Despite sporting a generic title that makes it sound like a Gothic horror, don’t be put off as this is a terrific little mystery with a strong psychological slant. This reprint comes courtesy of Stark House Press supremo Greg Shepard, who has brought together three little known thrillers in this anthology to celebrate and represent the range and diversity of the titles published by Lion Books during the paperback original explosion of the 1950s. All three are pretty obscure and hitherto not that easy to get hold of. Out of the three in this volume, today I’m focusing on what may be the least known of them all, a piece of dark psychological suspense set in San Francisco from the husband and wife team of Clayre and Michael Lipman.
I submit this review for Bev’s 2016 Vintage Golden Age Mystery Scavenger Hunt; Patti’s Friday’s Forgotten Books meme over at her fab Patinase blog; and Rich Westwood’s Crimes of the Century meme over at his Past Offences blog, which this month celebrates all things from 1954.
He had a hundred bucks and she had a monkey on her back. He passed for a man and she had the guise of a woman …
Roman Laing is an engineer at a top chemical company and is clearly headed for great thing – but not everything is perfect. For one thing, it looks like he and his increasingly elusive fiancée Joyce, a top model with a Master’s in Psychology, may be splitting up. For another, they both get caught up in the machinations of a serial killer with an obscure axe to grind involving the pair of them. One afternoon, having been given some leave after completing a big and successful project, Roman stops by at Joyce’s apartment while she is away on holiday (they are having problems and he worries she may not even come back) and discovers the body of a young woman who has been brutally strangled. Fearing that he might be picked as a likely suspect (there was no forced entry and he had the only other key), Roman decides to find out why the woman, an exotic dancer who had descended into prostitution to feed her drug habit, was brought there and who the killer is. But we already know that the killer – going by the name of ‘Smith’ – was one of her more violent clients. But we don’t actually know who ‘Smith’ really is.
Smith. The murderer. The twisted inhuman being. The demon lover who knew her down to the crescent mark on her body, down to the rotted portions in her soul.
Roman leaves the body in the apartment but then has to go back when Joyce does in fact return from visiting her parents in Ohio (or so she says) – and finds that the body has been taken away and the place tidied up. The corpse then resurfaces later on inside a cupboard in the apartment and Joyce sensible heads for a hotel, only to disappear shortly thereafter with a man no one seems to be able to identify. Why is she on the run? Roman tries to find out who was responsible, deep down troubled that Joyce knows more about it than it may appear. Was it the victim’s violent pimp or Joyce’s jealous and emotionally immature ex-boyfriend, BoB, who happens to be a colleague of Roman’s who dropped him off at her apartment that fateful afternoon? Or does Joyce know who ‘Smith’ really is because she has been secretly having an affair with him? And all the time, we known something Roman doesn’t. In alternating chapters we see that Smith is also trying to remember what happened – it turns out that he is often unclear about what he does, driven by dark motives submerged in thick, almost impenetrable psycho-sexual images . For all that, the reader comes to realise that ‘Smith’ is also in love with Joyce and has been venting his frustrations both with murder and a series bizarre paintings …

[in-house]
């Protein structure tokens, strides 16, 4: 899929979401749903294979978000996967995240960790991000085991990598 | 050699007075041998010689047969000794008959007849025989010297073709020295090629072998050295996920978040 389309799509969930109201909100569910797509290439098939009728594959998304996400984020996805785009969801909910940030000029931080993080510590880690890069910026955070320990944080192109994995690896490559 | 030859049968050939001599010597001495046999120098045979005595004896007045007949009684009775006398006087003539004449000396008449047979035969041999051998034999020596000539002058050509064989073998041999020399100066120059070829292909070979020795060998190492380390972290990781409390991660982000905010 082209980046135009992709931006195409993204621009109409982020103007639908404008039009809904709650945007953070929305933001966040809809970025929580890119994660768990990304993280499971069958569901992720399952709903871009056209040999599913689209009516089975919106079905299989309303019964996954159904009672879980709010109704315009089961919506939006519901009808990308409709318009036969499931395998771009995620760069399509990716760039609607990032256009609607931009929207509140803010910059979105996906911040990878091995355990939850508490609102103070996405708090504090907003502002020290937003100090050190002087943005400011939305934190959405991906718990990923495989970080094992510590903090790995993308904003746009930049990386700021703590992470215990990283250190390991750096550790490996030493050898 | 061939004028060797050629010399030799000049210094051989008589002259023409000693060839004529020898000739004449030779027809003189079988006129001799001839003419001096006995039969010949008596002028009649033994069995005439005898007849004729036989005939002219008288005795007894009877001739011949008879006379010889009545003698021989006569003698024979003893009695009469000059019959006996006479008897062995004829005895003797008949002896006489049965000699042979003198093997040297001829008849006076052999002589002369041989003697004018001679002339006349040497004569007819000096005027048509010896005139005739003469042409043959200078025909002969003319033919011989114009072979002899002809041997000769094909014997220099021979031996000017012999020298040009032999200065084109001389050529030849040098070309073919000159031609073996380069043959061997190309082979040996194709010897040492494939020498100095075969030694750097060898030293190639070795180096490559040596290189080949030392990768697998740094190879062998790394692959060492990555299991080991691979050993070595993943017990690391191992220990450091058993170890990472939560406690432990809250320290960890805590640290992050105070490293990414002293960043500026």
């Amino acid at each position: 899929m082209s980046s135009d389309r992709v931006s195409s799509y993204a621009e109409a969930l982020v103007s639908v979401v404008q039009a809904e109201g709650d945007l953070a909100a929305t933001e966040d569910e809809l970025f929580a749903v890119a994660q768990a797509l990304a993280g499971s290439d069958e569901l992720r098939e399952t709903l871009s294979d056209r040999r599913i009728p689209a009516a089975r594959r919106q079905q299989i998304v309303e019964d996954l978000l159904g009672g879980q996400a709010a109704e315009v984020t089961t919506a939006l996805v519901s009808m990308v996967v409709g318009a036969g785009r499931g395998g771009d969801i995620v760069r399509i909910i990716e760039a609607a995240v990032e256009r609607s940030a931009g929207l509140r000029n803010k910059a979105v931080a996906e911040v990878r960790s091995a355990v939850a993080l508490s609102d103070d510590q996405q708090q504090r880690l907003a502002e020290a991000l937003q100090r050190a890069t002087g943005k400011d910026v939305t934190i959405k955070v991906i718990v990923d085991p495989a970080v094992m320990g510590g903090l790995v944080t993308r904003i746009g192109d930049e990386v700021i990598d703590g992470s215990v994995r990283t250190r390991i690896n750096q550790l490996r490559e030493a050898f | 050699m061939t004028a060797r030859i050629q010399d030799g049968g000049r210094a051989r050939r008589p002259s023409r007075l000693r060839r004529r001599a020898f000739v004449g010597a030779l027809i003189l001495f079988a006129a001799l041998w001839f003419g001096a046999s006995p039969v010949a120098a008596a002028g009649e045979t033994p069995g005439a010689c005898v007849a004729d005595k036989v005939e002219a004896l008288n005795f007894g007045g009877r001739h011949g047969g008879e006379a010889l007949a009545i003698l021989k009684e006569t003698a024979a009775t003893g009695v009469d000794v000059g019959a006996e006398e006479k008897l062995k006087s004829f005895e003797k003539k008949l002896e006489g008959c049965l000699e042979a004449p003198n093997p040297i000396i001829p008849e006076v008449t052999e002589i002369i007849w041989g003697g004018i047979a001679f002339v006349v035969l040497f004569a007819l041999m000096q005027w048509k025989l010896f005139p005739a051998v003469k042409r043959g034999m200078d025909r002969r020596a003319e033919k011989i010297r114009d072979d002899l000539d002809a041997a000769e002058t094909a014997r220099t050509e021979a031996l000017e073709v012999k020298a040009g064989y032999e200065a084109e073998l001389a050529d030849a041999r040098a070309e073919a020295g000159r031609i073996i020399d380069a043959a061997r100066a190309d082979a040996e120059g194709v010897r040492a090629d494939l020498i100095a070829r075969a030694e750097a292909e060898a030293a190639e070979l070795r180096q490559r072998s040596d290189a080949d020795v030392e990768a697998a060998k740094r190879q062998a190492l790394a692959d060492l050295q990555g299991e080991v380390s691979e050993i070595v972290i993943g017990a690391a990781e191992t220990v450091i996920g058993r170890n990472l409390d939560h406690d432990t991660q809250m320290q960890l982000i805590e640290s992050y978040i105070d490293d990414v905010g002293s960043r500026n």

The hunger in him awoke and began to gnaw.
I really enjoyed this fast-paced little book. Told with imagination and more than a little flair, this is a clever story that also offers its readers a visit down the seamier streets of San Francisco. It may not be a forgotten classic or a true one-off along the lines of The Horizontal Man or The Red Right Hand, but this is an expertly plotted and very well told tale of psychological suspense that is almost as good as the mysteries being published by the likes of Robert Bloch and Margaret Millar at the time – which as far as I am concerned is very high praise indeed. What is especially memorable are the ‘Smith’ sequences in which we experience his fevered dreams and then his attempts to recreate them in paintings that are as bizarre as anything concocted by Francis Bacon and exert a fascinating power, giving this story a surprisingly visual edge and which is conveyed with great success by its authors, not otherwise especially well-known for their work in the genre.
If the police needed a red-hot suspect – and he felt sure they would – he was one ready-made and waiting.
This mystery was Lion Books number 231, the last paperback the company issued in 1954 and the only crime novel published by the husband-and-wife writing team Clayre and Michael Lipman, though they did also wrote a handful of crime short stories together but otherwise worked in other genres. The other two titles in this volume, Hero’s Lust (1953, Lion Books 156) by Kermit Jaediker, about small-town corruption told with a tabloid zest, and The Man I Killed (1952, Lion Books 112) by Shel Walker (aka Walker J Sheldon), a two-fisted piece of classic noir about mobsters, a dusky dame and an eternal fall guy, are also very worthy of your time and I hope to get to them separately soon.
Hero’s Lust / The Man I Killed / House of Evil
By Kermit Jaediker / Shel Walker / Clayre and Michael Lipman
ISBN: 978-1-94452002-1 (paperback), 304 pages, $21.95
I submit this review for Bev’s 2016 Golden Age Vintage Mystery Scavenger Hunt in the ‘more than two people’ category (this is for the cover used by Stark House, which incidentally is adapted from the Lion edition of The Man I Killed):